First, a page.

How can YOU remove the risk for your customers?  

    Can you provide a sample of your product?  2 minutes of a video?  5 minute audio clip?  Screenshot?

    Can you give them a free demo experience?  Access to a demo account?  Trial account with full features?

    How can you get your customers using your product before buying?

    How can you get your customers experiencing or consuming your product before buying?

    The point in asking the readers these questions is to spark their thinking in the direction of how they can take the tactic and apply it to their business.

    These kinds of questions expand the value of the tactic itself and get the ideas flowing by providing additional stimuli – otherwise it’s easy to get “stuck” on the one example that’s provided.

    Make sense?

    Hopefully the feedback helps because I do love this concept.

    Take care,Stu

  • Ron Hogue

    Andrew-  You nailed the length. Three sentences per topic is perfect IMHO.

    I’d like to have hyperlinks for more content – like each topic is a mini blog post.  If the first three sentences whet your appetite, click here to get more info.  It might take a user to that point in the video interview or in the transcript.I see this as a Cliff Notes version.  It condenses the best parts of the story to a quick read.  If you want more of the story, read the chapter or the book.You could consider making public summarizes of some Premium content. If users want more, there are links to the Mixergy Premium sales page.  -Ron

  • Martin S.

    I usually love numbered lists, but somehow this one didn’t quite capture my attention. Can’t put a finger on it quite yet. If I find some free time today, I might play around with the text a bit and see if I find something that’ll work better.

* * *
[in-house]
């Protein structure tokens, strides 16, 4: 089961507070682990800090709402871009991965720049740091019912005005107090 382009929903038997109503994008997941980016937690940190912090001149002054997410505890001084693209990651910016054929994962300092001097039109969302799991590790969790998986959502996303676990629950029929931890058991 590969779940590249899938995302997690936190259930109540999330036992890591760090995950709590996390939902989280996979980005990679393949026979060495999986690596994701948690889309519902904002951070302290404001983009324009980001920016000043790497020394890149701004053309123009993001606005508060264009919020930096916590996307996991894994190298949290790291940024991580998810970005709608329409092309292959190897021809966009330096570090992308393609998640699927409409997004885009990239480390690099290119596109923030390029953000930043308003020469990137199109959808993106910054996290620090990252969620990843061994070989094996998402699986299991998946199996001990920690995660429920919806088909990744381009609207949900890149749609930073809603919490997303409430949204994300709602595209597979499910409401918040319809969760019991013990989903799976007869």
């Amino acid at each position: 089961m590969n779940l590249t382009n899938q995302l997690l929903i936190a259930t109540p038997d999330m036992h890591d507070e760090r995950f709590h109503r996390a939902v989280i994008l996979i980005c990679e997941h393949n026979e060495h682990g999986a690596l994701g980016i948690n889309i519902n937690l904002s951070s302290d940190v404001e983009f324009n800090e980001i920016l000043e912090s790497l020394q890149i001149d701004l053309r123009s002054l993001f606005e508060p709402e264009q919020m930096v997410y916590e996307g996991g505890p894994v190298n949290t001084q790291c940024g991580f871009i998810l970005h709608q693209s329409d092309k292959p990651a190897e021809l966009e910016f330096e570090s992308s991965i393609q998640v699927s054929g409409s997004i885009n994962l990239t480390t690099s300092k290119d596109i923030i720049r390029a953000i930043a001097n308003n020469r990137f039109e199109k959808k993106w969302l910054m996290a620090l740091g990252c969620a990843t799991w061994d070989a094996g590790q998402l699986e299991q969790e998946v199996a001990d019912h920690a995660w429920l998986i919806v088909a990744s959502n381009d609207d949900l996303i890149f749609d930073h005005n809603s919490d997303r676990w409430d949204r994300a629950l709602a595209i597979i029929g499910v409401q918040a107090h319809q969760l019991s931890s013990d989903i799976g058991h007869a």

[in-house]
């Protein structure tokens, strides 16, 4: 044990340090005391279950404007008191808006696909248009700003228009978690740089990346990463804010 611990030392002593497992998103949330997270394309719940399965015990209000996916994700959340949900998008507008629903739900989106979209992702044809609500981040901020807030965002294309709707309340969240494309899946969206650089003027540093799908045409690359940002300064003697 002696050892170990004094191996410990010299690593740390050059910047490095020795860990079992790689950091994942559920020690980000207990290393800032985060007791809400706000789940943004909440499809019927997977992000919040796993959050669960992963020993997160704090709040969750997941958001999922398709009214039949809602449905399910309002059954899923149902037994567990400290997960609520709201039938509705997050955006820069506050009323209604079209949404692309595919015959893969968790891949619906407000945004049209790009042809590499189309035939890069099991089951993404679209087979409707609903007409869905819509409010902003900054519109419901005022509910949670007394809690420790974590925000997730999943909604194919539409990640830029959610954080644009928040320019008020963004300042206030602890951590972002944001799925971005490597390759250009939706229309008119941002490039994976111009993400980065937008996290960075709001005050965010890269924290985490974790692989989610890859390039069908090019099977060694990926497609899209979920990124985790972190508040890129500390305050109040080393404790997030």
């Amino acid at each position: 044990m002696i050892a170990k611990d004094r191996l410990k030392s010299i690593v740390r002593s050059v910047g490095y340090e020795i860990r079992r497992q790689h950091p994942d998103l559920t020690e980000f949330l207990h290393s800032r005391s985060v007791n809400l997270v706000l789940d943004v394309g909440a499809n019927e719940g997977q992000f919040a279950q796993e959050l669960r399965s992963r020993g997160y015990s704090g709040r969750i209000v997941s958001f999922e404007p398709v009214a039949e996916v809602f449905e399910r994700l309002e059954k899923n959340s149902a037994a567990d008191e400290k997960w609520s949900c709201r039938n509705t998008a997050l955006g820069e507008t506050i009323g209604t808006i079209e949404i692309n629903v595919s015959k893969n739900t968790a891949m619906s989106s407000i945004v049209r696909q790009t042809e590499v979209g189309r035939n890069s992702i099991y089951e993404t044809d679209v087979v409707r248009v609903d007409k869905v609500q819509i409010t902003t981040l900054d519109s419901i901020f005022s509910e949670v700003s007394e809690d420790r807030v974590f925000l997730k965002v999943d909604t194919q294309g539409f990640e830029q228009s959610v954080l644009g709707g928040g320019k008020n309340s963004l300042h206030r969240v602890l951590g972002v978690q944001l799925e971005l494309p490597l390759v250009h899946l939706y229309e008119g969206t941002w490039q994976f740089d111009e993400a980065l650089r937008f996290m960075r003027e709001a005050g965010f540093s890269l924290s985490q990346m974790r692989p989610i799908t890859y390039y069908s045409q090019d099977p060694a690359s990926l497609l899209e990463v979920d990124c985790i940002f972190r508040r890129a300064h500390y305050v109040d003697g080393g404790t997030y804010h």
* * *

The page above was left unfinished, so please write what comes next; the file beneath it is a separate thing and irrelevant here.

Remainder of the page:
• Andrew Warner

    Good idea. I just added a question to every tactic.

    Let’s see what the feedback is like on this.

  • Rafael Chaves

    Without re-listening and making an analysis of the interview myself, the highlights you selected seem like a fair representation of what was covered. The style is pretty straightforward/fluff-free, which is good as it preserves well the original ideas. I was looking at some old interviews (2009, maybe 2008?) and noticed you actually used to always have a summary of the interview (even as a video), and I think the more direct, neutral style of the outline you have now is  more useful/valuable.

  • Andrew Warner

    Yeah. There was a time when I wrote up my notes for each interview.

    I thought it made the interviews more useful, but it took me FOREVER to create and I think the summaries got lost under the videos, so I had to stop doing them.

  • Carlos Tobin

    Sure, I’ll give you an example. Be sure to pull out, and piece together, the nuggets of information from the interviewees. For instance, I watched you interview the founders of,, and  Because of your style, that we all know and love, each of them revealed their revenue, and what they sold the company for.  With these two data points a viewer could quickly determine their revenue multiple. For example, according to your interview, was doing $2M in revenue, and sold for $15M  (1/2 cash, 1/2 stock). Quick math gives it a Revenue Multiple of 7.5X. did $1M in revenue, and sold for $10M, a 10x revenue multiple. was doing $250,000 in revenue, and sold for “millions”. One can infer that “millions” means ~$2M. Which puts the revenue multiple at ~10x which is a reasonable assumption since it puts it in line with the other two revenue multiples.So one thing you could do is make sure the writer you hire on Elance, is an freelance investigative journalist for the New York Times, or Wall Street Journal, or just somebody like me who really dives into the numbers.

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  • Varma

    this is really powerful this just convinced me to get premium

  • Andrew Warner

    I’d go for this.

    Does anyone out there know what articles like this would cost? Any suggestions for where I should hire? (I hired my current writers based on references from Ramit or from’s job board.)

  • Carlos Tobin

    I’ll do the research for your writer. The writer would only need to write one or two articles.

    In another interview you did, the Yodle founder revealed they did $756k in revenue. Some research showed their valuation was $8.2M at that time. That puts the revenue multiple of that round at ~10.8x. He later revealed his revenue at $3M for a particular year. A little research put the valuation at that round at $48M, a 16x revenue multiple.